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Cutting Costs, Bending Rules, And a Trail of Broken Lives
The guards have not been seen since the Jan. 3 airing of a video made by their captors. Picco said he is convinced that the men are still alive. He said he has spent more than $300,000 seeking information about their fate and blamed U.S. and British authorities for failing to follow up leads that he believes would have led to their release.
"Alive or dead, I will bring them back," Picco said during an interview this month in Kuwait City, where he continues to run logistics and catering businesses. "Whether it takes me 10 years or a month. That's just the moral thing to do. . . . These guys are part of me."
Relatives of the missing men have begun to speak out publicly, providing some details about them and the ambush in newspaper articles and on Web sites. The families have offered a $150,000 reward for information leading to release of the men.
U.S. officials in Baghdad said the investigation is still open. "We have no information to indicate they are not alive, but we are concerned about their health and welfare," said U.S. Embassy spokesman Philip Reeker. "Efforts toward their safe recovery are a high priority for the United States."
There has been no communication from the captors, according to U.S. officials, Crescent and the families.
The attack and seizure have spotlighted Crescent's low-budget approach to private security and raised questions about whether the company was vulnerable to such an attack. Another missing guard, Jonathon Cote, now 24, a former Army paratrooper from Buffalo, N.Y., described Crescent as "ghetto" because of its relatively low pay, its minimal hiring standards and what he and other guards described as management's willingness to bend rules and cut corners.
"I've worked for a billion companies, and this is the worst I've ever worked for," said Brad Ford, a former Crescent guard who now works in Afghanistan for another security firm. "I couldn't believe how they were getting away with all the stuff they were getting away with."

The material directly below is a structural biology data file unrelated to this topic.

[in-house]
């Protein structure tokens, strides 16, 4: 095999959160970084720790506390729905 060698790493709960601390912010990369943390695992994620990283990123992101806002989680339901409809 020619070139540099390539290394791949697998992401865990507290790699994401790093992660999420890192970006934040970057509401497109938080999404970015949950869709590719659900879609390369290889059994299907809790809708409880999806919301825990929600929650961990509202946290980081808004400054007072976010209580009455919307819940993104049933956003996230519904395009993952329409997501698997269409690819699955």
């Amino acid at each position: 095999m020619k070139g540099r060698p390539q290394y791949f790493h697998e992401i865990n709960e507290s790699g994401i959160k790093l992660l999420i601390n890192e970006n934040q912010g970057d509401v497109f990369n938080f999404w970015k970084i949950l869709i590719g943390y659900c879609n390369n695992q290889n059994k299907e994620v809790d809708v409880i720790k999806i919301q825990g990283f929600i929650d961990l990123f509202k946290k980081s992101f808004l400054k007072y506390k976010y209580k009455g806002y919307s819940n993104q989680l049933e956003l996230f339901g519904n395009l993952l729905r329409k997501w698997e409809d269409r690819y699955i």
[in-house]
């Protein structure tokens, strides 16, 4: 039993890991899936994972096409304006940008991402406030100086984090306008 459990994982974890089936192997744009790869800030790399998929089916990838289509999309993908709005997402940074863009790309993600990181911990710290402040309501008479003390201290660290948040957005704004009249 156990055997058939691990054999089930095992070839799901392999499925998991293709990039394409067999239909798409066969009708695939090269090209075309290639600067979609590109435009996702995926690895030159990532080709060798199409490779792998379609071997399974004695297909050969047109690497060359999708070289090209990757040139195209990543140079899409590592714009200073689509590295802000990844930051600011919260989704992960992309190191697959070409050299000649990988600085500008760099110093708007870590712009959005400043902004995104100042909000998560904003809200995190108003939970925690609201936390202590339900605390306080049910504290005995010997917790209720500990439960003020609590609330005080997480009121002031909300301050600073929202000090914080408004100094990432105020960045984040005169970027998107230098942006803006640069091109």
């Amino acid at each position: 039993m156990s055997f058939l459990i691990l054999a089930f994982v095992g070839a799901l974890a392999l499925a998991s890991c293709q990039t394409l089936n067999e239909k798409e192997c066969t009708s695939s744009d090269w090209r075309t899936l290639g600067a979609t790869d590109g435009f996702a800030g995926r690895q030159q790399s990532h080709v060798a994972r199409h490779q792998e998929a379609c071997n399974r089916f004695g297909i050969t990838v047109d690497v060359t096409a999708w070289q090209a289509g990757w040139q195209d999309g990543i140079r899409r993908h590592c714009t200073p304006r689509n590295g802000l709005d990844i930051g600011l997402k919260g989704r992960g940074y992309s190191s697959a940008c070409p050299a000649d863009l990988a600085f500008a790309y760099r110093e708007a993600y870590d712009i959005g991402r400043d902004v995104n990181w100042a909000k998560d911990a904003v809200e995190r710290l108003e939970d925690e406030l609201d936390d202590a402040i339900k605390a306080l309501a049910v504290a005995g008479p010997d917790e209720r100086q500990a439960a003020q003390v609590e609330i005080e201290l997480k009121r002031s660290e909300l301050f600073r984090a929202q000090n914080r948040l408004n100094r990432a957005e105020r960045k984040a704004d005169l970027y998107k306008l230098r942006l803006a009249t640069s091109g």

Crescent crafted its own military identification badges to enable its employees -- including unscreened Iraqis -- to gain admittance to U.S. bases, according to several former guards, two of whom provided copies of the badges. Some guards smuggled weapons and liquor across the Iraq-Kuwait border in secret compartments they referred to as stash boxes, the former employees said. As attacks became more frequent and lethal, Crescent continued to armor its gun trucks -- black Chevrolet Avalanches with belt-fed machine guns mounted in back -- with steel plates welded inside the doors, even though some guards had requested additional protection.
The company often hired guards with little or no experience. Reuben, the company medic, was a self-described alcoholic who was not certified as an emergency medical technician and had resigned as a suburban Minneapolis police officer in 2003 after a drunk-driving violation. David Horner, 54, a truck driver from Visalia, Calif., said Crescent hired him over the Internet in 2005 and put him to work immediately, even though he had not served in the military since 1973 and had never picked up an AK-47, the automatic assault rifle used by many of the company's guards.
On Nov. 16, Crescent's trucks pushed into Iraq without any of the firm's Iraqi guards, leaving the ill-fated convoy severely undermanned. The company also had not filed paperwork with the ground-control center in Baghdad that monitors nonmilitary convoys, according to those authorities, who still do not list the Crescent hostages among their casualty figures for killed, wounded and missing because the convoy was unregistered. That oversight limited Crescent's communication with the command center responsible for coordinating the military's emergency response to attacks on civilian convoys.
Security experts described the lapses as unconscionable. "It's insane. I don't know how you could sleep," said Cameron Simpson, country operations manager for ArmorGroup International, a British firm that protects one-third of all nonmilitary convoys in Iraq. ArmorGroup normally assigns 20 security contractors to protect no more than 10 tractor-trailers.
Picco said employees such as Reuben, who had previously worked for two other security companies, were presumed to have been vetted before joining Crescent. He said the company shunned fully armored trucks, not to save money but because guards preferred vehicles that allowed them to return fire and maneuver more easily. Picco's deputy, Paul Chapman, said the Italian military, which held the contract, was responsible for monitoring the convoy, even though private companies provided the trailers as well as security.